I came to our second Zoom talk knowing nothing about flint other than it was used as tools by Stone Age Man, as a child running on Hastings beach once the barbed wire had been cleared away and that we had flint in the South Porch of Chelmsford Cathedral, (Jackie) so I knew that at least there would be something for me to learn tonight and I certainly wasn’t mistaken! Ros gave us a very engaging lecture.
The familiar quartz material we know simply as “flint” came about as a result of particular circumstances which began 100 to 65 million years ago during the Upper Cretaceous period of the Earth’s history. Most of the low-lying parts of Europe were covered by the “Chalk Sea”. The climate was warm and there was no polar ice. The sea water was teeming with a collage of plants and animals, such as shellfish, scallops and sea urchins. Sponges were particularly numerous. Chalk (Calcium Carbonate) makes the sea water alkaline and causes the sponges to dissolve. The sponges and other marine plankton had absorbed silica (silicon dioxide, SiO2) which were then dissolved in the alkaline waters and drawn into the chalk sea bed. During this process, further chemical reactions occurred as a result of hydrogen sulphide bubbling up from deeper in the sea bed which combined with the oxygen to form acid. In this environment silica came out of solution and subsequently hardened into flint. Over time, the outside acquired a whitish cortex layer, 5 mm or more in thickness.
The processes described by Ros were illustrated by pictures and photos. We saw layers of flint in the white chalk cliffs along the south coast including Beachy Head, together with images from electron microscope studies showing the variety of internal structures. The shape of flint can vary between the neat, rounded pebbles found on the sea shore of my home town Hastings formed by sea erosion over millions of years - to the irregularly-shaped pieces that can be found in fields and gardens. Sometimes the flint piece contains strange lines that can be mistaken for fossils. These “Liesegang rings”, named after the German chemist R E Liesegang (1869-1947), are caused by iron and other minerals diffusing through the flint. Sometimes the flint contains quartz crystals or layers of the mineral chalcedony. Fossils are quite common, particularly bivalves or sea urchins but rarer finds, such as sharks’ teeth, can occur. Fossils of marine creatures such as sea urchins that have been involved in the formation of flint are sometimes “Caught in the Act”!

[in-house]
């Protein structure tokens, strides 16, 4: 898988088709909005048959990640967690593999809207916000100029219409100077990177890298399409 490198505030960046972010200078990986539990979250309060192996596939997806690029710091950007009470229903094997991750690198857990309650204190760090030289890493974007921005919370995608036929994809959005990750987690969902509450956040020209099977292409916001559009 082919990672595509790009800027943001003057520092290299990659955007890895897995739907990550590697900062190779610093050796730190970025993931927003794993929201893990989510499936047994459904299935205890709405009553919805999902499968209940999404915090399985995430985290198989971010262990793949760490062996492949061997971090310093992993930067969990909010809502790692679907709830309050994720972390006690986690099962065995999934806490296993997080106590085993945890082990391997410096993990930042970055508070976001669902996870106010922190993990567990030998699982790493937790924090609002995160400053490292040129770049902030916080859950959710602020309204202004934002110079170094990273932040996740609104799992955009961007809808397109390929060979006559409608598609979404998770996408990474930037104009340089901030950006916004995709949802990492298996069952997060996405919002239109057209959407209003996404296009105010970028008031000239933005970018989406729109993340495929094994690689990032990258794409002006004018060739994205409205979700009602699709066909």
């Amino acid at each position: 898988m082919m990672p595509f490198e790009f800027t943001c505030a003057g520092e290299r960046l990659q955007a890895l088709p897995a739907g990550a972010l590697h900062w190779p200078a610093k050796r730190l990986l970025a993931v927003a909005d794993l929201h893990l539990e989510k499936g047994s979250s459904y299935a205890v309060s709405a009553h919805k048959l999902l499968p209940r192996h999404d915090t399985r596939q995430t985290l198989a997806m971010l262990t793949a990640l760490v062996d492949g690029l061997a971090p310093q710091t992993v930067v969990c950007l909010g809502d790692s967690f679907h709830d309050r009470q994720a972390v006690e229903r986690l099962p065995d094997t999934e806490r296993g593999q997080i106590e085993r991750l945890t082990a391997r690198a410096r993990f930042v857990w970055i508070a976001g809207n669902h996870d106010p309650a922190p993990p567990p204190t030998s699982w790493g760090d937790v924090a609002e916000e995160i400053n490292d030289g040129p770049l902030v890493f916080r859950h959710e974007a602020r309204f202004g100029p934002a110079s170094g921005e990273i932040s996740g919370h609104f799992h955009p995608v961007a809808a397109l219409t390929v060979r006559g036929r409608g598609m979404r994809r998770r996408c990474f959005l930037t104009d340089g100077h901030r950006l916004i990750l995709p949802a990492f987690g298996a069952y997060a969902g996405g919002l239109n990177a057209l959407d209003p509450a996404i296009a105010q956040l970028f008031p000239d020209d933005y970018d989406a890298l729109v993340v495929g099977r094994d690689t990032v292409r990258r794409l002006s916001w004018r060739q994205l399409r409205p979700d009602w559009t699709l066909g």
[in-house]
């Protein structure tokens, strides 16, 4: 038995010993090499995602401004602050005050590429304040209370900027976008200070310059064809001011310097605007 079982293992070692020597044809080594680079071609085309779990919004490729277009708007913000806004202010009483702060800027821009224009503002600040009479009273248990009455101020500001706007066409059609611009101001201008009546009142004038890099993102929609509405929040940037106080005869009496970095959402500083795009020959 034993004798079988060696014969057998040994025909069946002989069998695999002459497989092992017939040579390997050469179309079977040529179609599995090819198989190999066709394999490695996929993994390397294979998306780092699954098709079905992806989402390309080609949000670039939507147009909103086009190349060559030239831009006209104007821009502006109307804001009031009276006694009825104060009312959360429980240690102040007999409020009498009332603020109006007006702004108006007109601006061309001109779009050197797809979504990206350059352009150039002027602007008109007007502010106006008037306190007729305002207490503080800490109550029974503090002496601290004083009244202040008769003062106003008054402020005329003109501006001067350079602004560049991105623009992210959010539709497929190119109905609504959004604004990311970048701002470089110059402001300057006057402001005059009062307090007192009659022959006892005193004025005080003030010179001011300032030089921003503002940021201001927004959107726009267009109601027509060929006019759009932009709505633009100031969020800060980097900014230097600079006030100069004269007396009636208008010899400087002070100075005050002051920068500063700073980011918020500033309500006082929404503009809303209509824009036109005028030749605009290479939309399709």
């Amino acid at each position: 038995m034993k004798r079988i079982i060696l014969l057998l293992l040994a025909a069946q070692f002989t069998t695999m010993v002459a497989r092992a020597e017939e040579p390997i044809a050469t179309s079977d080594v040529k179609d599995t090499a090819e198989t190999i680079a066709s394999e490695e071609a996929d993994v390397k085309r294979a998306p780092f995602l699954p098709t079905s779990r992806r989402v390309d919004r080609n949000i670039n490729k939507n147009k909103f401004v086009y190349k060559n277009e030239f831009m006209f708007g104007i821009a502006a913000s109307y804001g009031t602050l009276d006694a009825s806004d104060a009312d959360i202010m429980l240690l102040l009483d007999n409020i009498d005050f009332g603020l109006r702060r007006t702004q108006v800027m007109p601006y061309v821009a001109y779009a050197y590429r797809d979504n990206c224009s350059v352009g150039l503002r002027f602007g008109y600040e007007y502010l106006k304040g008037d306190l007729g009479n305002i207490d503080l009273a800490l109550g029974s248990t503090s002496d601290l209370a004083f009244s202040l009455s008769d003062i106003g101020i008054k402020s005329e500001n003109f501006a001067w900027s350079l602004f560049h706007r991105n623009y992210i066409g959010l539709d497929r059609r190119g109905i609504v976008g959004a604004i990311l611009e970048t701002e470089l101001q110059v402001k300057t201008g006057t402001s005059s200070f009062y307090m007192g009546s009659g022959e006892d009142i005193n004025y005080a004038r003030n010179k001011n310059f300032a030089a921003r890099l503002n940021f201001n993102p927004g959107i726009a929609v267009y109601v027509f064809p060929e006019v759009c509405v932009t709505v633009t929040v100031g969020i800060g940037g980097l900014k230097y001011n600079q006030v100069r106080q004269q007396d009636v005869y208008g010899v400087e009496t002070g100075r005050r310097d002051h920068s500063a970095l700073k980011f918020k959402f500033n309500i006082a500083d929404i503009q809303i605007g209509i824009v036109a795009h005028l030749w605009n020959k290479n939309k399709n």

Flint as building material: Because we have no sandstone or other building materials in our area our ancestors used what they had and East Anglia is rich in buildings which include flint in their structure. However, the uneven shape makes it unsuitable for corners. Hence St Mary’s church, Broomfield, has a rounded tower; St Andrew’s, Willingale, has brick corners. Gradually they discovered that they could make patterns and “knapped” flint could be used decoratively, as with Dedham church and our Cathedral. Bridewell at Norwich cleverly used “nippled” flint.
Flint in aggregate: The gravel pits of Essex, being part of the ancient Thames river bed, are rich in flint and aggregate is extracted on a large scale. Examples include the Bulls Lodge quarry at Boreham and Highwood quarry at Dunmow. It is now Chelmsford’s major industry.